It will be easy to get lost in creating a network simply because you have to. Or in tactics to try and maximise income received. Or in the details of how the network will operate. But networks present a huge opportunity for general practice, not just for now but for many years to come. Decisions made in the next 3 months are like to have long lasting consequences because these networks will grow in importance.

Even though time is short, time invested now in determining the why of their network for member practices will be time well spent. It will create unity, excitement even, and a shared sense of purpose. It will make delivery down the line much easier, and sustain action well beyond the initial network submission deadlines.

The GP Forward View and the new GP Contract: Spot the Difference

On the surface the new GP contract and the GP Forward View (GPFV) appear very similar.  Both contain promises of money and staffing, as well as a determination to create a sustainable future for general practice.  But nearly three years on from the publication of the GPFV, things don’t feel much better.  Workforce, finance, workload and morale all remain challenges for general practice.  Will it be any different this time round?  We’ve been examining the differences between the two documents, and have identified 5 that give cause for optimism.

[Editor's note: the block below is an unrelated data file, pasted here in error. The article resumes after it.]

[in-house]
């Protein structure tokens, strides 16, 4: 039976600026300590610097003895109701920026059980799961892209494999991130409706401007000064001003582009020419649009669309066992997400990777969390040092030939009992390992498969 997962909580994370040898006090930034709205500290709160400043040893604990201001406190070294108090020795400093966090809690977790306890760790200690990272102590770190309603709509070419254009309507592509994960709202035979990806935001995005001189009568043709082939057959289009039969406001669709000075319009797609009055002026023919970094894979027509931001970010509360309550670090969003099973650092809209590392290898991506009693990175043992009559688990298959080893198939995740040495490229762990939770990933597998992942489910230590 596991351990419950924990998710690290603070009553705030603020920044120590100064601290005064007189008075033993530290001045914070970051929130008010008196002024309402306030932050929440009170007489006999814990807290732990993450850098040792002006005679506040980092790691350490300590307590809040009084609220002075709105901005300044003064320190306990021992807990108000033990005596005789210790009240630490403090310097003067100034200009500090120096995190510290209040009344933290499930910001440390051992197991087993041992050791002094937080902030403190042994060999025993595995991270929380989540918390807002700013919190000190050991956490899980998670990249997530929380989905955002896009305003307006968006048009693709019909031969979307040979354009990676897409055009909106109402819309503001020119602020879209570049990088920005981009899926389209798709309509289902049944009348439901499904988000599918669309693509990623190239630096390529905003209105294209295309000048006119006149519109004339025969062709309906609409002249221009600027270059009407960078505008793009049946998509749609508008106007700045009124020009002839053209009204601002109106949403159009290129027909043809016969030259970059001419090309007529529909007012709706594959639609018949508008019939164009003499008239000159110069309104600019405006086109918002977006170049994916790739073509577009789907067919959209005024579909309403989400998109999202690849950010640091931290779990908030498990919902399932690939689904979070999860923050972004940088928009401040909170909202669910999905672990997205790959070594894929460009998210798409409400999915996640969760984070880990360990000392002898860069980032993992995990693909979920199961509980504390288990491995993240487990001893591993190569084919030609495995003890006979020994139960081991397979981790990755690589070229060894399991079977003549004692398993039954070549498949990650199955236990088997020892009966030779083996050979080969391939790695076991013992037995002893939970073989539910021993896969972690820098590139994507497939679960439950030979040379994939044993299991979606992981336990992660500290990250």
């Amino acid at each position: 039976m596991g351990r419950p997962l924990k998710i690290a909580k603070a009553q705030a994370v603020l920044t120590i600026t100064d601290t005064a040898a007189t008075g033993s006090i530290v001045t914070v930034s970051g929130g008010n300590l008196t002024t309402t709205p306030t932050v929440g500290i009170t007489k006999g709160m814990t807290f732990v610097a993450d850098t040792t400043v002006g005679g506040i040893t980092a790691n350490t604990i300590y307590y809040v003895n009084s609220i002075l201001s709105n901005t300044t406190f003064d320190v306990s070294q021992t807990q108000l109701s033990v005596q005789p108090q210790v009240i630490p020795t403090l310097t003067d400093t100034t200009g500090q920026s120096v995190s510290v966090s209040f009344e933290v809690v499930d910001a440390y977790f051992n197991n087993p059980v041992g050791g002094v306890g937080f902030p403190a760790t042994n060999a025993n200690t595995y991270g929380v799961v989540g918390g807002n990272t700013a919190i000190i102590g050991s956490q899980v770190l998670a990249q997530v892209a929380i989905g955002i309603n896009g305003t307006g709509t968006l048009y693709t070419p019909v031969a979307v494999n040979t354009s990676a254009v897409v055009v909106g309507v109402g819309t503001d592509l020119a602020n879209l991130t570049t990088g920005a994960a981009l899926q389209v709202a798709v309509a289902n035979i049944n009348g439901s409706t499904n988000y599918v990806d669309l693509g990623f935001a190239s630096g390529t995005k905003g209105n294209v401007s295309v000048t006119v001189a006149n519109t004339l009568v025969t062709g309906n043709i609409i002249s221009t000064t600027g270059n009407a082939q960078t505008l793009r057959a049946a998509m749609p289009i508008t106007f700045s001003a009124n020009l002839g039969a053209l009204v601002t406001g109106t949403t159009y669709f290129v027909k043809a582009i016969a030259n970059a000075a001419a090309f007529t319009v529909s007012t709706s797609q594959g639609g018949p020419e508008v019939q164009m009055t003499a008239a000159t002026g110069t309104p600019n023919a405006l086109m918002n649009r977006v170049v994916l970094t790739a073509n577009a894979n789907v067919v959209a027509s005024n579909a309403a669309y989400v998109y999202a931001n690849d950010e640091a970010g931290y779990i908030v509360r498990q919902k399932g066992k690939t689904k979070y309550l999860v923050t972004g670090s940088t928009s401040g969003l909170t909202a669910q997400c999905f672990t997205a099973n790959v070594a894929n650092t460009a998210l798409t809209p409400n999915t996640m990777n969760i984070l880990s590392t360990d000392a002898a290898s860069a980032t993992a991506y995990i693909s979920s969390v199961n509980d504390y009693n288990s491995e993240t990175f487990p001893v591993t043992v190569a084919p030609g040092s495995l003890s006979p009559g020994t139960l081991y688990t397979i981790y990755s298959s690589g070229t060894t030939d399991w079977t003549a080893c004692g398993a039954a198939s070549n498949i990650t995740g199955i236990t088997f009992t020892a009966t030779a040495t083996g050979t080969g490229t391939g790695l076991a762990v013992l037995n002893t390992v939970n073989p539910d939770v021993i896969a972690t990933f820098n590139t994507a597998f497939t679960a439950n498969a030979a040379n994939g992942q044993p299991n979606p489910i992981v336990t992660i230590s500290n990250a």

1. Type of document

While both are written documents, there is a big difference between the GPFV and the new GP contract.  The GPFV was essentially a commissioning plan – it was how NHS England, as the commissioner of general practice, was going to improve it.  It was full of aspiration, but lacking in detail of how it was going to be delivered, a concern that ultimately proved well-founded.  The new GP contract, however, is just that – a contract – and as such is clearer and more transparent, making the promises feel much more concrete than in the GPFV.

  1. Money

On the surface the promise of money is similar.  In the GPFV the headline figure was £2.4bn over five years, and in the new contract it is £2.8bn over five years.  The problem the GPFV ran into was transparency in relation to the money.  The RCGP and others set up tracking mechanisms to try and check the promises made were being adhered to.  In the end, because the £2.4bn was actually to be delivered over 8 years (a retrospective starting point of 2013 was used), and because a huge chunk of it went on access and so not to core general practice, it never made the difference it should have.  The new contract is different.  Yes £1.8bn of the £2.8bn comes via the new networks, but it is still coming to practices, and how the money will be delivered is clearly laid out.